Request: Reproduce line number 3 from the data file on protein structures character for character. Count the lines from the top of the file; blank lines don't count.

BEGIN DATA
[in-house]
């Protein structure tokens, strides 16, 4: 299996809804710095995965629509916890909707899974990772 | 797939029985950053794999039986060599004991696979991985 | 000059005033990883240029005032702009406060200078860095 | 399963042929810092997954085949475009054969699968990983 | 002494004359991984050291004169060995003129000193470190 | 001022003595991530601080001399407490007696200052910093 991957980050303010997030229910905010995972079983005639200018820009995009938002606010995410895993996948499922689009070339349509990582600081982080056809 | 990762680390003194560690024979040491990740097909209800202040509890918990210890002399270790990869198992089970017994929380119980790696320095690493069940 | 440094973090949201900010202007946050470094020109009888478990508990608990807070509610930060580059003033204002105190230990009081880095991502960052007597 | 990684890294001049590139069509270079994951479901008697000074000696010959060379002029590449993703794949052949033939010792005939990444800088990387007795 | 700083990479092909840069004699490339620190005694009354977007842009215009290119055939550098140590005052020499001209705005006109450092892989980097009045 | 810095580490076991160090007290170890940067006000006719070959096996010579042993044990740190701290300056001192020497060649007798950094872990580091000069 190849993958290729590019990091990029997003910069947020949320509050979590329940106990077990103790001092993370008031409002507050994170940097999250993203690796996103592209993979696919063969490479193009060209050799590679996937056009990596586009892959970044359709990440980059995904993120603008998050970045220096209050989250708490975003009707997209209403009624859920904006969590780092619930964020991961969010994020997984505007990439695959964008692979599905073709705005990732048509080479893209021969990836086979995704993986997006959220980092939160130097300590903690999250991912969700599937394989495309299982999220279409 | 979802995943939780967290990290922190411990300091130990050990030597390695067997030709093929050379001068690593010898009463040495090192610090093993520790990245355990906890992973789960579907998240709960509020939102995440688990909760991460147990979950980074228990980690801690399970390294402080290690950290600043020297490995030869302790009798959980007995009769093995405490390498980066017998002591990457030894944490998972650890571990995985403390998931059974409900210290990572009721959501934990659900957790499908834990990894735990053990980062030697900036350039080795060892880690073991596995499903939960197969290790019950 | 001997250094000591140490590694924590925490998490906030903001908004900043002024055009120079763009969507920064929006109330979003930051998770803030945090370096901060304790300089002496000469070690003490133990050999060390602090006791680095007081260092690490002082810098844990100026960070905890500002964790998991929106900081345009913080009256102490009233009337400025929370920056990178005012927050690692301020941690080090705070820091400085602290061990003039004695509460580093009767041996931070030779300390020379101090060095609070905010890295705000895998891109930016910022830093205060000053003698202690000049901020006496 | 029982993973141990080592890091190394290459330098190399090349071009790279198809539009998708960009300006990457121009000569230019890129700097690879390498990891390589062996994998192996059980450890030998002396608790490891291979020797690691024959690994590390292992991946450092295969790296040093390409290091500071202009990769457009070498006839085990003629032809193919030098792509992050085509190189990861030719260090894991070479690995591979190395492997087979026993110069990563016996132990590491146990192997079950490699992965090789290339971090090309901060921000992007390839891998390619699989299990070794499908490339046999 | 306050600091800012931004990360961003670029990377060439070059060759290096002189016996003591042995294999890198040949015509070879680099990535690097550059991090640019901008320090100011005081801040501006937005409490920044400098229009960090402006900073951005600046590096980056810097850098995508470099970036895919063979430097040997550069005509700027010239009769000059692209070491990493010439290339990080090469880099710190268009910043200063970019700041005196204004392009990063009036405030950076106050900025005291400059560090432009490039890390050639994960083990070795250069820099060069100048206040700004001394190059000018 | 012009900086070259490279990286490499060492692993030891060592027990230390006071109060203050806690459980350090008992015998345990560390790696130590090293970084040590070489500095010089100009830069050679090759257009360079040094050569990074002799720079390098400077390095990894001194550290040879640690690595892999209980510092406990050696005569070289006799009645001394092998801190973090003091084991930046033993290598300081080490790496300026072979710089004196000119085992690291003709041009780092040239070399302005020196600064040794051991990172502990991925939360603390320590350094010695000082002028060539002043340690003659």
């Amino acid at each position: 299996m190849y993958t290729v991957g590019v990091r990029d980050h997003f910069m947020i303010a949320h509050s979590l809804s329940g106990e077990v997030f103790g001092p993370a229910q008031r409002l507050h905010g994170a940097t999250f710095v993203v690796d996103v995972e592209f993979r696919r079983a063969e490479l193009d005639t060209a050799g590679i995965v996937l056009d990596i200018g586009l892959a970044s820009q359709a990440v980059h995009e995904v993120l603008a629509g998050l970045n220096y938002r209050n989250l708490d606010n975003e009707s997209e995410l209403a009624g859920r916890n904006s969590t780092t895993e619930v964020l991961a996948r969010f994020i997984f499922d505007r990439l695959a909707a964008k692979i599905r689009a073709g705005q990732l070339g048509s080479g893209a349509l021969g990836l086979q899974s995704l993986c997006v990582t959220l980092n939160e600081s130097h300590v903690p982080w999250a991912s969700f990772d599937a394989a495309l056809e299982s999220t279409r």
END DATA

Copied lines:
């Amino acid at each position: 299996m190849y993958t290729v991957g590019v990091r990029d980050h997003f910069m947020i303010a949320h509050s979590l809804s329940g106990e077990v997030f103790g001092p993370a229910q008031r409002l507050h905010g994170a940097t999250f710095v993203v690796d996103v995972e592209f993979r696919r079983a063969e490479l193009d005639t060209a050799g590679i995965v996937l056009d990596i200018g586009l892959a970044s820009q359709a990440v980059h995009e995904v993120l603008a629509g998050l970045n220096y938002r209050n989250l708490d606010n975003e009707s997209e995410l209403a009624g859920r916890n904006s969590t780092t895993e619930v964020l991961a996948r969010f994020i997984f499922d505007r990439l695959a909707a964008k692979i599905r689009a073709g705005q990732l070339g048509s080479g893209a349509l021969g990836l086979q899974s995704l993986c997006v990582t959220l980092n939160e600081s130097h300590v903690p982080w999250a991912s969700f990772d599937a394989a495309l056809e299982s999220t279409r």